There has been a blog post being passed around the Internet talking about motherhood. I’m not going to even link to this article because, frankly, I found it to be cynical, sarcastic, and negative. While I understand the need to vent, I am fed up with the negative. The negativity began when we first shared with people that we were expecting…
“Enjoy these last months of sleep.”
“Breastfeeding is soooo hard.”
“You two are going to bicker all the time. Babies bring out the worst in your marriage.”
“Say goodbye to your sex life.”
“I didn’t shower for like, four months after our baby was born.”
Everyone warned us that doomsday was quickly approaching. All Kyle and I wanted was for one person with young kids, just one, to say to us, “Parenting is so fun! It’s amazing. It’s the best choice we ever made!”, without prefacing it by telling us how hard it was and how much this or that sucks. But, it was all doom and gloom and poopy diapers on the horizon, apparently.
We made a choice to ignore every negative statement that came our way, or to turn it into something positive. If people told us we were going to bicker all the time, then we devised a plan on how not to do that. If people said we would no longer have sex, then we decided we would schedule it if we had to.
The negativity continued after Gigi was born…
“Oh wow, she slept through the night? That won’t last.” …and when it did… “You’re second baby won’t be like that!” Really?!
In the past year have we slept less? Are my boobs “never going to be the same”? Has our household hygiene been less stellar? Did we bicker sometimes? Have we eaten dinners of cold pasta while balancing a crying baby? Do some days just plain suck? Has it been stressful, challenging, exhausting? Of course! Everyone who decides to become a parent already knows that it will have it’s challenges. Why not, for a change, share with those around you who are expecting or who are new parents how wonderful it is! Tell them about how parenting is fun, funny, amazing, perfect, magical, ridiculous, life changing, the best! Because it is.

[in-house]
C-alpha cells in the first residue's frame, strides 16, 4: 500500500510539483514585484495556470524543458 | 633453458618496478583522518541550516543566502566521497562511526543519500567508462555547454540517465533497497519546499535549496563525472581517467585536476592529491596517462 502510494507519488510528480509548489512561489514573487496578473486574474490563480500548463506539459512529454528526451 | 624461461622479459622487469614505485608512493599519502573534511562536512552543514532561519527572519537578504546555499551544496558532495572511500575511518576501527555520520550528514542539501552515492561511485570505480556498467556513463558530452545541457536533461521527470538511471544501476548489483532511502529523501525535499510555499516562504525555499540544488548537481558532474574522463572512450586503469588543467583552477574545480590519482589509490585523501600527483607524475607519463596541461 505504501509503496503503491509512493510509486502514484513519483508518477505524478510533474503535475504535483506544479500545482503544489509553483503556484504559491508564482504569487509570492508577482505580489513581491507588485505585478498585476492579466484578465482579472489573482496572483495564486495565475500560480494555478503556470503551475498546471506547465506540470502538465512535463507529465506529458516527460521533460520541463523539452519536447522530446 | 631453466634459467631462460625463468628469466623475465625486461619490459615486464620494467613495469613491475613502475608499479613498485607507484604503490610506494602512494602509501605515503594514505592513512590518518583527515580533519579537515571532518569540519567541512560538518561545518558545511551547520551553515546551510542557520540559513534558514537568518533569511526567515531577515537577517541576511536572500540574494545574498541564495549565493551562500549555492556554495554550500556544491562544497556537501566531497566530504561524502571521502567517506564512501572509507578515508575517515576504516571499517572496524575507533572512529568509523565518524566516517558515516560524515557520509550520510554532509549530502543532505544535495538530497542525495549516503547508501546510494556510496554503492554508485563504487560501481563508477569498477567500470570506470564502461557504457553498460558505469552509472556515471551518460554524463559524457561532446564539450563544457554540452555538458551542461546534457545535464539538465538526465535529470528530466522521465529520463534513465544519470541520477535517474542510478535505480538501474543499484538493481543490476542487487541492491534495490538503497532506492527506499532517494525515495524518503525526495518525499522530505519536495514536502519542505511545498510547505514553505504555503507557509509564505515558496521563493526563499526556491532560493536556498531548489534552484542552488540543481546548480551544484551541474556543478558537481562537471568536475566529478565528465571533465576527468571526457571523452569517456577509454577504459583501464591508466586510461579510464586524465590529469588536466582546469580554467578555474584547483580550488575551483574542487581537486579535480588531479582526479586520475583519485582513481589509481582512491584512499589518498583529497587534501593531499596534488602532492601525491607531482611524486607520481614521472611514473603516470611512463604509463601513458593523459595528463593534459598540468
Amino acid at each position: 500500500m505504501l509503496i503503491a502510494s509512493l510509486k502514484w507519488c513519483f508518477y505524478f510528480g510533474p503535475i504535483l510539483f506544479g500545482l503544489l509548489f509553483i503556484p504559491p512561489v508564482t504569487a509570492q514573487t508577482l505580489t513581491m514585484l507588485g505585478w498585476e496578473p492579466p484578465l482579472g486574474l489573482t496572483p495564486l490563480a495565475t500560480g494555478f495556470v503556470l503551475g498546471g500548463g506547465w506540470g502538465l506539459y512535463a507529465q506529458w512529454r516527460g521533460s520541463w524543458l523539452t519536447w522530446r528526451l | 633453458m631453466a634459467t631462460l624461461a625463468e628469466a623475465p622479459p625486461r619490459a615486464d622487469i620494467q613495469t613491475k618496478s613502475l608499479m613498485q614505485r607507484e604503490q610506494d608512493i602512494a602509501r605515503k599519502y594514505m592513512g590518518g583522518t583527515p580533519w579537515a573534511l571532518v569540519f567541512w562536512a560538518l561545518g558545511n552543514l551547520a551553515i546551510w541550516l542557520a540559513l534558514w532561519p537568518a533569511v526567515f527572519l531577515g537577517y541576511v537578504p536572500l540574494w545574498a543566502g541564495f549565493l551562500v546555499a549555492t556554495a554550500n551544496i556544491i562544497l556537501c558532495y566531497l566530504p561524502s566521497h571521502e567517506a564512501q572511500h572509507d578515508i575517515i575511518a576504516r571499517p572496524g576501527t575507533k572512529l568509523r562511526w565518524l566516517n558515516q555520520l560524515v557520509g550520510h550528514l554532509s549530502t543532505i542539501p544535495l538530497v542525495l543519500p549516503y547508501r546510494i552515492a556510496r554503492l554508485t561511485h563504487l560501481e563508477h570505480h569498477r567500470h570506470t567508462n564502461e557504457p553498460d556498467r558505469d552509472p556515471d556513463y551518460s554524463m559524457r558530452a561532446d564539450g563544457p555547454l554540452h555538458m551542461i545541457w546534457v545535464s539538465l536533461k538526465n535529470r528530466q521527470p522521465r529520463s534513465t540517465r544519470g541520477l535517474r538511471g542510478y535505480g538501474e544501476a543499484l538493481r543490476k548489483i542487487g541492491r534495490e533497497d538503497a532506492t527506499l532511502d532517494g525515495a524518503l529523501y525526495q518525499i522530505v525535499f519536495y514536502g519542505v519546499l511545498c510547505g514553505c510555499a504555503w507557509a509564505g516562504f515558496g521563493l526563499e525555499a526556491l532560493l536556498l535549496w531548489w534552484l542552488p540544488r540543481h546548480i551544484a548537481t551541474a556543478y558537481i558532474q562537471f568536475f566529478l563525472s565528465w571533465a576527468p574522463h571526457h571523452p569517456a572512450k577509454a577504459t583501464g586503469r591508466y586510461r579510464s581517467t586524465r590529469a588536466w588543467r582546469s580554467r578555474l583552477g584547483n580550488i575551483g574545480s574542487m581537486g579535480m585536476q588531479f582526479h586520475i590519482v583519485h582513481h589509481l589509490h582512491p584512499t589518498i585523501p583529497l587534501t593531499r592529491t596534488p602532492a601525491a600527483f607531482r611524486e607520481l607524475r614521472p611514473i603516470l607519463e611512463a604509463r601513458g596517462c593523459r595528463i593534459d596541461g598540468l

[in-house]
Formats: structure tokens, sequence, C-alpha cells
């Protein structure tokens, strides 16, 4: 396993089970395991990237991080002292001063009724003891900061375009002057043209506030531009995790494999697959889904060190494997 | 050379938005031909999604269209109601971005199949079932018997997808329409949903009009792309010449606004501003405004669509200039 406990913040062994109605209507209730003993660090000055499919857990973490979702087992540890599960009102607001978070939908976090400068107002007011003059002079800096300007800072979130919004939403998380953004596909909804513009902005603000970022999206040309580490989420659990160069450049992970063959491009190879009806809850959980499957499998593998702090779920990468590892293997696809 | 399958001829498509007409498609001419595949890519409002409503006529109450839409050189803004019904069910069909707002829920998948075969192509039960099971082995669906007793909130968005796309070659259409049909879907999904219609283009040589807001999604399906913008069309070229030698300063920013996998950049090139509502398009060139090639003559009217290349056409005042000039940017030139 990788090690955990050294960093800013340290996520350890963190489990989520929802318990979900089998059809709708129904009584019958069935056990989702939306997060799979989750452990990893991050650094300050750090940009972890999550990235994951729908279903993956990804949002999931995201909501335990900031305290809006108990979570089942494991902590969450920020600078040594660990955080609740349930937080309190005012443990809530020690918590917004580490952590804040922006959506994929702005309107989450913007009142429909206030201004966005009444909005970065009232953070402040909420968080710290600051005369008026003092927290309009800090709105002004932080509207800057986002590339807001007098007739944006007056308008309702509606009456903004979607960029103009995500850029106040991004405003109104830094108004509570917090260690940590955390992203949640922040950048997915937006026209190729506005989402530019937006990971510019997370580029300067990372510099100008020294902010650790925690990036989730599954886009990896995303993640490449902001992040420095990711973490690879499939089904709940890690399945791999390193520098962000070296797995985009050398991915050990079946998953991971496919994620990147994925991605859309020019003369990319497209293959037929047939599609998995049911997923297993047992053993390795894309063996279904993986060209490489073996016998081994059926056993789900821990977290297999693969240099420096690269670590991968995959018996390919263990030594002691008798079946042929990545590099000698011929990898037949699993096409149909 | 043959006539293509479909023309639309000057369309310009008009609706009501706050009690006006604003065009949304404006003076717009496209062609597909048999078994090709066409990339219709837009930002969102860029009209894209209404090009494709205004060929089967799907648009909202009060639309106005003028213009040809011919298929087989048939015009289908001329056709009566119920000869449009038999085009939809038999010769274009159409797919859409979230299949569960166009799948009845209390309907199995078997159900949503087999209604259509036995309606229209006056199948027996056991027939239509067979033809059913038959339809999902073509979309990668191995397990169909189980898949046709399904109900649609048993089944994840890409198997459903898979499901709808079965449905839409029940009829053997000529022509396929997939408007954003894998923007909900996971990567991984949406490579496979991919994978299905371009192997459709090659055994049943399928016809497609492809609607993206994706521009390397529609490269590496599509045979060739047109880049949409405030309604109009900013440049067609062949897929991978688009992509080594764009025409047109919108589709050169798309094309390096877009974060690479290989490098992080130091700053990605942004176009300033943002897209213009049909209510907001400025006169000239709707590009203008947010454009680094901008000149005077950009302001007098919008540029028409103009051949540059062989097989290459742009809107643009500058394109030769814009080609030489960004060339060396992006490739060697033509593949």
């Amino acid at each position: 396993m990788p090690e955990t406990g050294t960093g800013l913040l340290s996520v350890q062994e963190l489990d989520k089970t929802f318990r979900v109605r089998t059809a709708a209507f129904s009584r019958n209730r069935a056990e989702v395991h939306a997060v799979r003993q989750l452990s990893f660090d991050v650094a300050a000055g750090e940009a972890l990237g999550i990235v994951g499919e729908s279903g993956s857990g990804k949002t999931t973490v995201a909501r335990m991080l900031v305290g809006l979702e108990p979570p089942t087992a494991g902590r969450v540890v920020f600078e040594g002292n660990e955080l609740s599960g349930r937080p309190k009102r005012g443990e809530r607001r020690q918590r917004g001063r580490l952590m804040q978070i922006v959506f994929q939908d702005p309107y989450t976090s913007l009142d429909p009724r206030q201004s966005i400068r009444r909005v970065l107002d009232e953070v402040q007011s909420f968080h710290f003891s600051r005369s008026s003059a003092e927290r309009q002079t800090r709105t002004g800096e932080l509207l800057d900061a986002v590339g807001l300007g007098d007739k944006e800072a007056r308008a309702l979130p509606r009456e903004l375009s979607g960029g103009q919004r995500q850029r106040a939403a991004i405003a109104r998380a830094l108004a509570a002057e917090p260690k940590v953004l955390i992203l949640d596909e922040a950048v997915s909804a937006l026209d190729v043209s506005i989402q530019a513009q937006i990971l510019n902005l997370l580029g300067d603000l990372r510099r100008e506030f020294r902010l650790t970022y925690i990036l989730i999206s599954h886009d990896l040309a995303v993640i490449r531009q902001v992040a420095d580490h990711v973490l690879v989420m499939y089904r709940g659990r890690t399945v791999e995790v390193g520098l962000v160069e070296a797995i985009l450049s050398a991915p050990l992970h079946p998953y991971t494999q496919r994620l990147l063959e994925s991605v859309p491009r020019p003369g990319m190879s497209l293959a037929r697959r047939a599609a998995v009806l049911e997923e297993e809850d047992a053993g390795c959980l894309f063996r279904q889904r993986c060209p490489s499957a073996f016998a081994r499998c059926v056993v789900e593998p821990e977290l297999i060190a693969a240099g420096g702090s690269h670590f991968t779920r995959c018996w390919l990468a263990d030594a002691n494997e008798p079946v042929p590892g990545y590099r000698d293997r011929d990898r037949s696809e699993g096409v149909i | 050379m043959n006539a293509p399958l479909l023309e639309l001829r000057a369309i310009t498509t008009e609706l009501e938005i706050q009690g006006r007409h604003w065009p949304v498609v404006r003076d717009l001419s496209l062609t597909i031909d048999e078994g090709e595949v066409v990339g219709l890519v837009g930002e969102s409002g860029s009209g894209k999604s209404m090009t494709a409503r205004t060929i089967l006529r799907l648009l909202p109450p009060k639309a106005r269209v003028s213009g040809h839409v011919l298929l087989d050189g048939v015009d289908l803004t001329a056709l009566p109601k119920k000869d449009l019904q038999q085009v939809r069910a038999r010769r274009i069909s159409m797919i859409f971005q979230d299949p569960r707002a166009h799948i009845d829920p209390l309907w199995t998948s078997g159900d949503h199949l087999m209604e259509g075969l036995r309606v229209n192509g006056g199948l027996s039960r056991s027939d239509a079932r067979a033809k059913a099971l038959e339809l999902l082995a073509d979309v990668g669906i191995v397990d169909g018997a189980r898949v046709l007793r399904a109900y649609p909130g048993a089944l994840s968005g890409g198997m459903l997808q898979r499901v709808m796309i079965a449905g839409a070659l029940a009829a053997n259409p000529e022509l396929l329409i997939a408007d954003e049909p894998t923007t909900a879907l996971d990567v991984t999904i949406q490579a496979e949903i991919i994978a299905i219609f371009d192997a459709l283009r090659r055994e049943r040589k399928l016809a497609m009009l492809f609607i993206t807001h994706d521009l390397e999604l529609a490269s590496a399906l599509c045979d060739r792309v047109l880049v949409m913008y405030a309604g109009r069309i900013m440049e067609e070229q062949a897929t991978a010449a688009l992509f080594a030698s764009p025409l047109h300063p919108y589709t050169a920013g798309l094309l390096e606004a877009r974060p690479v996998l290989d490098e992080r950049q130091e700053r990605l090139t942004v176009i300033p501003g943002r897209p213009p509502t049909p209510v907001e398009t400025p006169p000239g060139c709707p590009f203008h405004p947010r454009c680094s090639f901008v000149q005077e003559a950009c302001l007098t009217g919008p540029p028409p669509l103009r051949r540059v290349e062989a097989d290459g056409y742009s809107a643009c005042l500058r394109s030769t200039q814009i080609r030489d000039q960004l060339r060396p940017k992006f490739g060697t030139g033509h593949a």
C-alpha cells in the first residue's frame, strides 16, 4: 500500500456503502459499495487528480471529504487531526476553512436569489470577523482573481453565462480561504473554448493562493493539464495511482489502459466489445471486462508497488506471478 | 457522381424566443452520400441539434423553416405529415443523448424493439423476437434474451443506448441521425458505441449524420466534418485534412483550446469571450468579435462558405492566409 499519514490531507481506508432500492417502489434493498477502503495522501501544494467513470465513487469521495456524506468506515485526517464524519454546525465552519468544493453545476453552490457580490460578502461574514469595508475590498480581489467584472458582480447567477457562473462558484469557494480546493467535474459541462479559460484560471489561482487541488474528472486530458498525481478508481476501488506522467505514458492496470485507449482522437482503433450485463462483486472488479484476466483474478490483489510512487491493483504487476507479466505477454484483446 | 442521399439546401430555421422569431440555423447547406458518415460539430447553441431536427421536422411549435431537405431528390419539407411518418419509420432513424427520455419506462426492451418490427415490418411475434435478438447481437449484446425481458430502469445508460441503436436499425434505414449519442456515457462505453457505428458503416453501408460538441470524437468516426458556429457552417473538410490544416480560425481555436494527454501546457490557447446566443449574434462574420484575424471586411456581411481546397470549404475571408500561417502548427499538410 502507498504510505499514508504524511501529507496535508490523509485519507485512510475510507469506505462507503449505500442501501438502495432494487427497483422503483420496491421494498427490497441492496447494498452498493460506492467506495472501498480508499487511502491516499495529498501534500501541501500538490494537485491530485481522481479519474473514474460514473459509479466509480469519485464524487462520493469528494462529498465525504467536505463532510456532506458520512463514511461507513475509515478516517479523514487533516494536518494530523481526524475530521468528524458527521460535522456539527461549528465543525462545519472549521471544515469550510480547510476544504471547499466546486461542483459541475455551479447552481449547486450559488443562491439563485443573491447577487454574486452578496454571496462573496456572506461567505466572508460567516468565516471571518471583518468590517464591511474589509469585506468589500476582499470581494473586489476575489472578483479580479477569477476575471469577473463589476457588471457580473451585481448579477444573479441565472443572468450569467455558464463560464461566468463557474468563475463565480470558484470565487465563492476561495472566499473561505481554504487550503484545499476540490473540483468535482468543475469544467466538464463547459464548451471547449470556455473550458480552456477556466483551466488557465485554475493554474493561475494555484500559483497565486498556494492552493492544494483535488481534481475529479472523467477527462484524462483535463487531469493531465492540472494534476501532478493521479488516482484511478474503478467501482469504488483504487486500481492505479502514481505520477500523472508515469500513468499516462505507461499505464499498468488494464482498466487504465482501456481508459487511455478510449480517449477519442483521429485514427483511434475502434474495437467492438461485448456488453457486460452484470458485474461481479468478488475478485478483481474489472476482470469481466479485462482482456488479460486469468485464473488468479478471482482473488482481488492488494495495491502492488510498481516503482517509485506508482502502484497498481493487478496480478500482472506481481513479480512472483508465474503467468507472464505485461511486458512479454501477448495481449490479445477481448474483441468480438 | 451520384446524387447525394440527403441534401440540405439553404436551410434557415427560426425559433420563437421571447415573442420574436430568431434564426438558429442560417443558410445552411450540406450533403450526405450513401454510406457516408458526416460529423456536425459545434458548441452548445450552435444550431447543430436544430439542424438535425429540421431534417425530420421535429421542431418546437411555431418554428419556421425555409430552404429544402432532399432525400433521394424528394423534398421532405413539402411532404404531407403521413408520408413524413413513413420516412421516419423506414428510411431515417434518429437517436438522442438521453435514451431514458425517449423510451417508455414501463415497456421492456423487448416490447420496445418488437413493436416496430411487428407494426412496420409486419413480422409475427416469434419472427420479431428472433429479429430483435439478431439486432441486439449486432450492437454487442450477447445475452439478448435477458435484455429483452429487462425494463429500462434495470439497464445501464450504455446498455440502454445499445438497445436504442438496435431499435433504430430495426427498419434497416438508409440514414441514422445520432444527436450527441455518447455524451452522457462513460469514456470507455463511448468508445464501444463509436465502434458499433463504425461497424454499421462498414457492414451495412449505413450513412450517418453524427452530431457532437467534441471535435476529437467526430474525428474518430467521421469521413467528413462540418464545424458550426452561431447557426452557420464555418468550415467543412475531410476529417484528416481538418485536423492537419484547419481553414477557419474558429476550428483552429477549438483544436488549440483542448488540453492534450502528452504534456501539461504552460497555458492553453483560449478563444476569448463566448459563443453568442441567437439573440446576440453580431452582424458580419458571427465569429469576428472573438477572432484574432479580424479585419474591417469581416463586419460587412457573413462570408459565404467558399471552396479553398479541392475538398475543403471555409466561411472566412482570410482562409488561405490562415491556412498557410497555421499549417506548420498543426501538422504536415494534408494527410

I often feel that people discount my “Pollyanna” outlook on motherhood because I’m “not cynical yet” and I have an “easy” baby. This is always said with smile that says, “come back and talk to us when you are as bitter about motherhood as we are.” I am very grateful for my life, my husband, and my baby. Sure, I’ll admit that Gigi is the perfect baby for us. But that doesn’t mean she doesn’t whine, cry, wake up in the middle of the night, bite, pinch, or do any of the things that every other baby does. There’s a lot of work that goes on behind closed doors and it’s frustrating to have that work written off as luck. Perfection is in the eye of the beholder.
Everyone assumes that because I am so happy to be a mom, rarely complain, find joy in the little things, and find humor in the hard stuff, that I have had a really easy baby and an easy transition into motherhood. But it wasn’t that easy. After Gigi was born, I plummeted into a state of extreme anxiety. I felt extremely nervous and unbelievably angry. I was hit with intense panic attacks, I heard voices in my head that were threatening and terrifying, I was afraid of myself, fearful of everything, I cried a lot, and my body tense with anger. After a few weeks I finally managed to say to Kyle, “I think I’m going crazy. I think I need help.” Asking for help was incredibly hard. As a mother, I didn’t want to need help. Luckily, I had worked with an amazing counselor in my late teens, and was able to call her for the help and support I desperately needed. I worked with her a few times a week over the phone for my first two months as a new mom. Just talking helped. Exercise helped. Fairly quickly I was able to regain my footing, and proceed with joy and intention into my role as a Gigi’s Mom.